‘Opposite Day’ Logic on Mandatory Union Dues

2013-12-30-opposite-day

(Guest Post by Jason Bedrick)

Don’t miss Dmitri Mehlhorn’s wickedly funny and brilliant takedown of Rich Kahlenberg’s “opposite day” logic on mandatory union dues:

Although Richard Kahlenberg is an acclaimed progressive scholar, I had no idea of his wicked brilliance until I read his recent 5000-word opinion piece on the Supreme Court case Friedrichs v. CTA. At first, I thought he was defending the respondents, the California Teachers Association. But as I read his column, I realized that every single point he made was the opposite of reality — often in ways that would be obvious to a well-read high-school student, let alone a Century Foundation Senior Fellow.

Suddenly, it dawned on me that Kahlenberg was engaging in devilishly clever satire.

By setting forth the criteria by which the Friedrichs case should be judged, and then using “opposite day” logic, he was subversively making the strongest possible case for Rebecca Friedrichs. Since his prose is so sincere and subtle, I almost missed it. This column is a public service for those of us who are literal-minded enough to want the actual facts associated with each element of Kahlenberg’s framework.

Here’s a taste of one of the many claims Mehlhorn eviscerates:

“Schools for Democracy”

Another Kahlenberg headline, that public unions are “Schools for Democracy,” is doubly satirical. The teachers unions are well known to be antidemocratic as both models and actors.

  • Only a small percentage of teachers, roughly 20% and often less, actually vote in internal union elections;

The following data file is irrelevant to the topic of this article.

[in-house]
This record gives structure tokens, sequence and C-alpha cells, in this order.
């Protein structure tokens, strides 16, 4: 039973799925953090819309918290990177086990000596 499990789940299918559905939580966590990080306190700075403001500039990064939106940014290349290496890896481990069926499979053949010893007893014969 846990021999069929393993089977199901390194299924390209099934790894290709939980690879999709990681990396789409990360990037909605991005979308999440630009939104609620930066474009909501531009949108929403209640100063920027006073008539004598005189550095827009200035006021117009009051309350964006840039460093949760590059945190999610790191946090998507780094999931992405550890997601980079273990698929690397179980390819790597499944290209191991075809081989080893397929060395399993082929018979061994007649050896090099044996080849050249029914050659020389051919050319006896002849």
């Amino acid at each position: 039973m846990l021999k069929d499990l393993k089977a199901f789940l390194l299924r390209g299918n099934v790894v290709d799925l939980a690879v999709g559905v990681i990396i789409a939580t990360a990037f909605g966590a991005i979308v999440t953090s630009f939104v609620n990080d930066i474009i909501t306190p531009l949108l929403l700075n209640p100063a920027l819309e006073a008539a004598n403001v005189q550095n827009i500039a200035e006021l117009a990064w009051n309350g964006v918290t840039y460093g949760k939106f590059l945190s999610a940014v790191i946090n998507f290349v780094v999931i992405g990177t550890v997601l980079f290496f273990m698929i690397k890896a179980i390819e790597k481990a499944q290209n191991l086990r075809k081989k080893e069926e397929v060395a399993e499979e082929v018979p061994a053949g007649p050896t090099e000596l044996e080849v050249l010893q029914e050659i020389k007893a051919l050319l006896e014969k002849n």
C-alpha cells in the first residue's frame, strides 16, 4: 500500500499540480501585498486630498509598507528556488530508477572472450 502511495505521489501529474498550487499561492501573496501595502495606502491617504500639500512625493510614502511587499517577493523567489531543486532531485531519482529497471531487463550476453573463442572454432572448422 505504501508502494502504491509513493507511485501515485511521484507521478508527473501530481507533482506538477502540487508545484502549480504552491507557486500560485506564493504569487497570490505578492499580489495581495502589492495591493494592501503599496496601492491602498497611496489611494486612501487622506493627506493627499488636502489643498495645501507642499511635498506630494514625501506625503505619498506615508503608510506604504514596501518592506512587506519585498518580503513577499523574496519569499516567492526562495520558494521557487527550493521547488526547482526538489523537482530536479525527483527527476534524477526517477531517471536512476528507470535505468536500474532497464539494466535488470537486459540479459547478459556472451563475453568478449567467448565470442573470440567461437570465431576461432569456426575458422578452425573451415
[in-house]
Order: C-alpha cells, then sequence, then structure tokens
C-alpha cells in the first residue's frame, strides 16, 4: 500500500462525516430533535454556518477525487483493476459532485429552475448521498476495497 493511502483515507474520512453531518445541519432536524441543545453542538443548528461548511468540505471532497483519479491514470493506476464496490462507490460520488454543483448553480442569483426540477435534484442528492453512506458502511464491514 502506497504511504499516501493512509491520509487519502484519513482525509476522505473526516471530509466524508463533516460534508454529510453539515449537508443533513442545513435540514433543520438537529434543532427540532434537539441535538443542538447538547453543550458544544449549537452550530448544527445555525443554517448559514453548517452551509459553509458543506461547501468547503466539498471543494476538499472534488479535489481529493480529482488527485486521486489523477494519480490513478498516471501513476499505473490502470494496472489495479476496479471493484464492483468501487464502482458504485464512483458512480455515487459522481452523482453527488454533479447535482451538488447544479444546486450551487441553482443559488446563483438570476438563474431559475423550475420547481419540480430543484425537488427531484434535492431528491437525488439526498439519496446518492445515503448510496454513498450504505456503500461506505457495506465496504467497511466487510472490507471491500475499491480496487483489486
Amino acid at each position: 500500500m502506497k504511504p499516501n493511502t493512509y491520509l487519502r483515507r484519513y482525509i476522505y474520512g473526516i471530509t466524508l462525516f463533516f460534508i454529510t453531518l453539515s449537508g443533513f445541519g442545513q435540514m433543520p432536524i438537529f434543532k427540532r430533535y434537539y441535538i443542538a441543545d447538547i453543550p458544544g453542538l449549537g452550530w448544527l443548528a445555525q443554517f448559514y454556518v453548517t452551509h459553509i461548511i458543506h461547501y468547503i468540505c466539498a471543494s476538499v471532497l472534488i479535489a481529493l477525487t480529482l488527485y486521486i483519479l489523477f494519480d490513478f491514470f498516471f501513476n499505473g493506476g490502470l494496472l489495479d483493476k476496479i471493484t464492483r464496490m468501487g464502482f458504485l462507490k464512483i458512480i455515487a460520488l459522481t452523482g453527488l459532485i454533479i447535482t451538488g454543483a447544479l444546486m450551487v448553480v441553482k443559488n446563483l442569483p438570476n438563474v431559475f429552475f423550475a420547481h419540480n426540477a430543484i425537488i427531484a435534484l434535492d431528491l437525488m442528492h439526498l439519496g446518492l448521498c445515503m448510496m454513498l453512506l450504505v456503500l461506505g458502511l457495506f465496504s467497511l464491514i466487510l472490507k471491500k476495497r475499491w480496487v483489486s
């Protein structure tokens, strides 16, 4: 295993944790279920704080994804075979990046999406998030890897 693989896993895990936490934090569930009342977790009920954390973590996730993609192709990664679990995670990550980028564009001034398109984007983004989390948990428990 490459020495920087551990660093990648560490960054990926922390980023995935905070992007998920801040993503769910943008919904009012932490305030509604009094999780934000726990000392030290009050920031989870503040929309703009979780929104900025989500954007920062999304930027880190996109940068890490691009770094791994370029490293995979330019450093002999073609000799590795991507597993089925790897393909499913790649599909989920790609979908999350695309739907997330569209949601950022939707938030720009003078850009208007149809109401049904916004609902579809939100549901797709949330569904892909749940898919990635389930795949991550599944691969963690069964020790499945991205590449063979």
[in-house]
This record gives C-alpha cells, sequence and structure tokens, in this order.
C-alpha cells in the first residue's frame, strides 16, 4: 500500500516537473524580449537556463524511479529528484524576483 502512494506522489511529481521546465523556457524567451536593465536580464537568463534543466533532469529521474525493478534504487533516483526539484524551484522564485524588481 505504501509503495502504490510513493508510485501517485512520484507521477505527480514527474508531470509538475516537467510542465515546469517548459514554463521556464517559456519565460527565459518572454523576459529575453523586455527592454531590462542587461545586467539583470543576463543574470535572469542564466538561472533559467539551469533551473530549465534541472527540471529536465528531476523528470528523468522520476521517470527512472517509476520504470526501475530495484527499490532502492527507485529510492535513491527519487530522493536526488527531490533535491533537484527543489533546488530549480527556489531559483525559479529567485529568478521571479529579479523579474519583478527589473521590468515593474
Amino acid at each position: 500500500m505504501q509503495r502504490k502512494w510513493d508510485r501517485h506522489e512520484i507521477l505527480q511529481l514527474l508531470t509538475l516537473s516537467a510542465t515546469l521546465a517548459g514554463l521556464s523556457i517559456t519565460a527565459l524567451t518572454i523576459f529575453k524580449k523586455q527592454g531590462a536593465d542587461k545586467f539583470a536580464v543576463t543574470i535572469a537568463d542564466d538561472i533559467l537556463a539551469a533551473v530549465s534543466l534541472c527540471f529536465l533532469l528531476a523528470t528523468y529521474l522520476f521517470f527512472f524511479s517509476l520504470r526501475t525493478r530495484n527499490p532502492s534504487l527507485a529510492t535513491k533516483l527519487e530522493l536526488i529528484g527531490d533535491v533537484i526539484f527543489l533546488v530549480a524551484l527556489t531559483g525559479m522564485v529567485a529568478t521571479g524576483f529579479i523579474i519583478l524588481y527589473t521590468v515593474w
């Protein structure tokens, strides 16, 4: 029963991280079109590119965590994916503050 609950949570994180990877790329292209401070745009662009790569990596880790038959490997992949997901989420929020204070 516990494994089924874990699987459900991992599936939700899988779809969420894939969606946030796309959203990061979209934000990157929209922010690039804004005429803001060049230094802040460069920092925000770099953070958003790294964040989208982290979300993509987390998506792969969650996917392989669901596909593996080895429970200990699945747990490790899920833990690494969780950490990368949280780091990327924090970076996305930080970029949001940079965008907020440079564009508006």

• Teachers use their political power to push for school board elections to be off-cycle from high-turnout elections, depressing voter engagement so as to ensure their members’ influence over school boards;
  • The unions promulgate codes of conduct, pushing their members not to criticize union stances and often bullying pro-reform teachers;
  • The California Teachers Association, in particular, is known as the 800-pound gorilla of Sacramento, bullying legislators and other interest groups.

See what Kahlenberg did there, by calling them “Schools for Democracy,” when the unions produce terrible results for democracy? They are bad schools! Get it? This guy is a genius.

This guy is a genius indeed — Mehlhorn, that is. Check out the rest of his post over at Citizen Stewart’s “Citizen Ed” blog.

And on a related note, over at The Seventy-Four, Mehlhorn provides a very thoughtful and thorough analysis of the Friedrichs v. CTA oral arguments earlier this week. In short: the unions were dejected and for good reason. The strongest argument that the pro-mandatory union dues side could marshal to peel Chief Justice Roberts or Justice Kennedy away from a pro-Friedrichs majority was that it would overturn a precedent set 40 years ago (Abood) and upon which tens or even hundreds of thousands of contracts rely. However, the Friedrichs petitioners responded convincingly that there is also a mountain of First Amendment jurisprudence that conflicts with Abood, and that siding with the unions would also entail overturning longstanding precedent.

Moreover, as Mehlhorn points out, even a pro-union lawyer conceded during oral arguments that there may be a “need to adjust” where the line is drawn between what counts as political or non-political activities (under Abood, the unions can charge non-members for the latter but not the former), and the need for such judicial tinkering further erodes the case for stare decisis.

Of course, the justices could change their minds between now and when they issue a decision, so the Friedrichs petitioners shouldn’t break out the champagne just yet, but the unions might want to start thinking seriously about how to persuade workers to financially support them in the absence of government compulsion.

 

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One Response to ‘Opposite Day’ Logic on Mandatory Union Dues

  1. Greg Forster says:

    ALELR reports that the national unions are drawing up their budgets on the assumption of no agency fees.

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